I braved the tourists and human statues up on Edinburgh’s High Street to see if I could get Monday’s L’Équipe in the International Newsagents – it’s the one for all the good Tour stats.
But alas, no dice – I had to settle for Sunday’s Observer and Monday’s Guardian where it’s wall to wall Christopher and Sky.
‘Froome Deserves Respect and his Rightful Place Among Greats’ – I’m lectured; the very fact that we have to be told he’s a ‘Great’ means he’s not.
I don’t think there are ‘Greats’ anymore; it’s too compartmentalized, the Cobbles, Ardennes, Giro, Tour, Vuelta now all have their specialists – the days of Eddy Merckx, Roger De Vlaeminck, Felice Gimondi and the rest riding – and winning – from February to October are long gone.
Chris Froome rode well, no doubt, and showed panache when he won that stage off the descent and when he joined up with World Champion Peter Sagan – surely the ‘Man Of The Tour’? – and ‘Bison’ Bodnar to ambush the sprinters, his time trialling was top drawer and no one could out climb him.
So we can’t criticise the man – but style, soul, personality, colour are all missing.
Black is an appropriate colour for his team; anyways…
I thought I’d go back to my pre-Tour predictions and see how I fared as my final words on The Big Loop.
I had Movistar’s Nairo Quintana down as winner – but being honest that was more in hope than anything else.
VeloVeritas soothsayer and mentor, Viktor asks a good question; ‘how can a man who did nothing for the entire race end up on the podium?’
Good question – ‘he’s just difficult to drop,’ is the answer.
But maybe it’s no bad thing for him to experience setback?
The mark of a big champion is how high they bounce after the fall.
But I did read somewhere on a Spanish website that he was on antibiotics during the race – he was certainly a shadow of the man who ripped up l’Alpe d’Huez, last year.
‘Froome to finish second,’ I said but that was wishful thinking.
One of the best descent artists, one of the very best chronomen, able to go with a Sagan ambush and undroppable in the mountains – best not forget the automatons who backed him, either.
I reckoned Thibaut Pinot (F des J) would be third; he cracked, went for the mountains jersey, cracked again and quit – it’s that difference between being a ‘plucky outsider’ and a favourite carrying the weight of expectation.
He can’t bear that weight.
I didn’t have Adam Yates (Orica) down as a favourite, he rode very well to take fourth; but when I say ‘very well’ it just means he’s tough to drop – he contributed nothing to the action.
But top 10 for him was one of the team’s goals so with Michael Matthews stage win they went home happy and he’s a big hope for the future.
Then there was Ritchie Porte (BMC) in fifth, I have to say he rode better that I expected but fifth is fifth and the podium is the podium…
One thing I did get right was that his US team mate Tejay Van Garderen would do zilch – I get a tick for that on.
In sixth spot was Quintana’s Movistar amigo, Alejandro Valverde who I didn’t have him down as a fave quite simply because he’d ridden the Giro and was on the podium in Italy – but the man is extraordinarily consistent and no spring chicken, remember.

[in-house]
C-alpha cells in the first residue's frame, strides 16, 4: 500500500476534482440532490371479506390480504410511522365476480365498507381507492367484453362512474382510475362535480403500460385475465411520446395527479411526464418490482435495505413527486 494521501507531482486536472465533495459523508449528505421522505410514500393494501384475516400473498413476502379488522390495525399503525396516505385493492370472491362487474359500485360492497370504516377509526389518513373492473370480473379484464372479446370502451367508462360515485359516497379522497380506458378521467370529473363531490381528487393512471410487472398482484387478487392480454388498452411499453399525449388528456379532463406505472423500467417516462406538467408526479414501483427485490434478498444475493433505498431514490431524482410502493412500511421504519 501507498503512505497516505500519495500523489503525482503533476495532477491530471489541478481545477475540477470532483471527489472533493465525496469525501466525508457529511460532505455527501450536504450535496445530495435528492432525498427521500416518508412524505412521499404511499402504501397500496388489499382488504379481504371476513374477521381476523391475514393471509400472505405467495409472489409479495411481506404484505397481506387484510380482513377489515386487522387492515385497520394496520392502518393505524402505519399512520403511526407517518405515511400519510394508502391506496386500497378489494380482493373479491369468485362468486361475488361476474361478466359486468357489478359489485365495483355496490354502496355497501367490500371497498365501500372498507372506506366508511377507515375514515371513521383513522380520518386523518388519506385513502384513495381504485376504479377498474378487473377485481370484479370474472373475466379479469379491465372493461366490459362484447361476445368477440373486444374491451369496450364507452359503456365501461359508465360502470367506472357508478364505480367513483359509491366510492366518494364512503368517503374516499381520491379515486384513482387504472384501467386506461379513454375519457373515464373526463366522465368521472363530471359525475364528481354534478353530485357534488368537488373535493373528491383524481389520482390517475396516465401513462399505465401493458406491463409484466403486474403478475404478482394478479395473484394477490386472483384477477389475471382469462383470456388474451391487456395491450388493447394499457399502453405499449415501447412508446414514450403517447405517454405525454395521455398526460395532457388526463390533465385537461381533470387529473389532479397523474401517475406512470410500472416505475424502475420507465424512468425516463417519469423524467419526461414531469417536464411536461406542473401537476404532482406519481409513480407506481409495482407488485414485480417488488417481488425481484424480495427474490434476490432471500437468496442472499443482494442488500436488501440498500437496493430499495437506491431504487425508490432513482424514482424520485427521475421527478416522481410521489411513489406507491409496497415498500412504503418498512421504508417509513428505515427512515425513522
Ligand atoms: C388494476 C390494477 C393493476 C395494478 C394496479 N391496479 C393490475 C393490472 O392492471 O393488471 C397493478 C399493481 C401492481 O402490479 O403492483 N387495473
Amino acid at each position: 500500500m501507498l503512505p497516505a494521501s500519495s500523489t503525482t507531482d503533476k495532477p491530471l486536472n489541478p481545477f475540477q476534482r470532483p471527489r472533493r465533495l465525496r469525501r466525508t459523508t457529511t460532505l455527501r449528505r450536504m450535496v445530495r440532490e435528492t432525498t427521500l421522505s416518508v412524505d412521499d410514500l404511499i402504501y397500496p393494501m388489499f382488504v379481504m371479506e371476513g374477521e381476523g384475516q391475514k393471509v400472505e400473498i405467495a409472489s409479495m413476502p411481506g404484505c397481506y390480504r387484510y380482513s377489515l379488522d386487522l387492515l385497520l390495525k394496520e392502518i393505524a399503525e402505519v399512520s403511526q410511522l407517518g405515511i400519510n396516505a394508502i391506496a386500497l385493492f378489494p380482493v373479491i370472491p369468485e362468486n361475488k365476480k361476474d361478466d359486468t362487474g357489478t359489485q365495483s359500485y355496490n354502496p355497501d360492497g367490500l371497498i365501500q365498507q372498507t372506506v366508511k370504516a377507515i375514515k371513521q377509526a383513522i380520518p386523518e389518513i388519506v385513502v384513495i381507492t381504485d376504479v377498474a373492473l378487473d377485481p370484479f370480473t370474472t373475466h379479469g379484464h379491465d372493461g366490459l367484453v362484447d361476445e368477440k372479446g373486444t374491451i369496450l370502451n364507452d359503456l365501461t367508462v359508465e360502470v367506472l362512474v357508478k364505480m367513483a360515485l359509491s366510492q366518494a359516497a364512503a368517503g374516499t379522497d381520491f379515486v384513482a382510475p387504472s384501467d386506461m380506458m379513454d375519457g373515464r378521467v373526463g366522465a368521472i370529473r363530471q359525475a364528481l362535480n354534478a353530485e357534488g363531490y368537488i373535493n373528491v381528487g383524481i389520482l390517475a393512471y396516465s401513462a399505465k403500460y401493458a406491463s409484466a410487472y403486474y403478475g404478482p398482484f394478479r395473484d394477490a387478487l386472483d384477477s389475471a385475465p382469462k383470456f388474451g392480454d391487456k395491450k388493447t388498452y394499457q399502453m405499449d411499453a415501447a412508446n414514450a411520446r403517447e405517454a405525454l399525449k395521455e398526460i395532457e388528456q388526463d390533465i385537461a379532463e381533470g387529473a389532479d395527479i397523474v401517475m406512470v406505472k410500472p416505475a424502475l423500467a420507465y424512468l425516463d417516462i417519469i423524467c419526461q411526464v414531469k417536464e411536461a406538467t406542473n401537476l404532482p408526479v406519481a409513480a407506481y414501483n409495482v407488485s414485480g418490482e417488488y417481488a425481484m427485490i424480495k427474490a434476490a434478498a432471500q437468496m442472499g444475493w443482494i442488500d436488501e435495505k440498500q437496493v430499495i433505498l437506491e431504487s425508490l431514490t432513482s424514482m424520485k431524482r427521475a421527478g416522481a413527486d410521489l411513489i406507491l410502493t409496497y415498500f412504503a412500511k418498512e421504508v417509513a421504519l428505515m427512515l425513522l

Lampre’s Louis Meintjes in seventh, I didn’t see that one coming – I think I only actually saw him in the time trial, seventh in the Tour looks good on your palmares but he’s just another of the ‘difficult to drop brigade.’
I got Dan Martin right, eighth spot and he did ‘go up the road’ now and again – but I guess when Sky are setting that ‘high 300 watts’ mountain tempo it’s hard to break the elastic.
Tinkoff may have lost ‘Bert’ – of whom more in a moment – but Peter Sagan took green and three stages, Rafa Majka took the mountains and Roman Kreuziger was top ten, not a bad Tour for the Russian outfit.
Kreuziger looks the biz on a bicycle but his days as a potential Grand Tour winner are behind him – I didn’t have him down because I figured it was ‘all for Bert.’
Now, Alberto Contador – you cannot say he’d have beaten Froome but one has to think he wouldn’t have been happy to be part of the procession behind the Sky man in which all were content with their GC position.
At no time – half marathons excluded – was Froome put under any pressure, it’s hard to believe ‘Bert’ would have signed up for that.
A top ten for Joaquim Rodriguez – missed by me – in the twilight of his career – respect, and another man along with Valverde and Kreuziger who I thought would finish behind the ‘young boys.’
And on that subject – my tip, Fabio Aru.
Vino must be shaking his head in despair, the Sardinian crumbled on Stage 20, dropped out of the the top 10 and once again we were reminded that the Giro is the Giro, the Vuelta is the Vuelta BUT “the Tour is the Tour”.
It was unfair to expect anything from Vincenzo Nibali; he still had the Giro in his legs – a stage win would have been a nice consolation for him but it was not to be.
And that’s it over for another year – Froome still has age, and reputation, on his side; most of his competitors next year will be racing for second or third before the race even starts.
But none of us expected Riis to end the Indurain era in the spectacular fashion he did – maybe the same will happen next year?
Is Romain Bardet (AG2R) the man to do it?
I tipped him, but not for the podium – and he did ride extremely well.
He has youth on his side, huge support, he can climb, isn’t bad at all against the watch, he’s gallus on the descents and an attacking rider – we can but hope…
And let’s not forget Andre Greipel, he gets our respect for still having the speed and the motivation after three hard weeks to win in Paris.
That’s it. Time for the Tour credentials to go in the cupboard and the previews, roadbook and l’Equipes to get filed away – soon be Vuelta time though!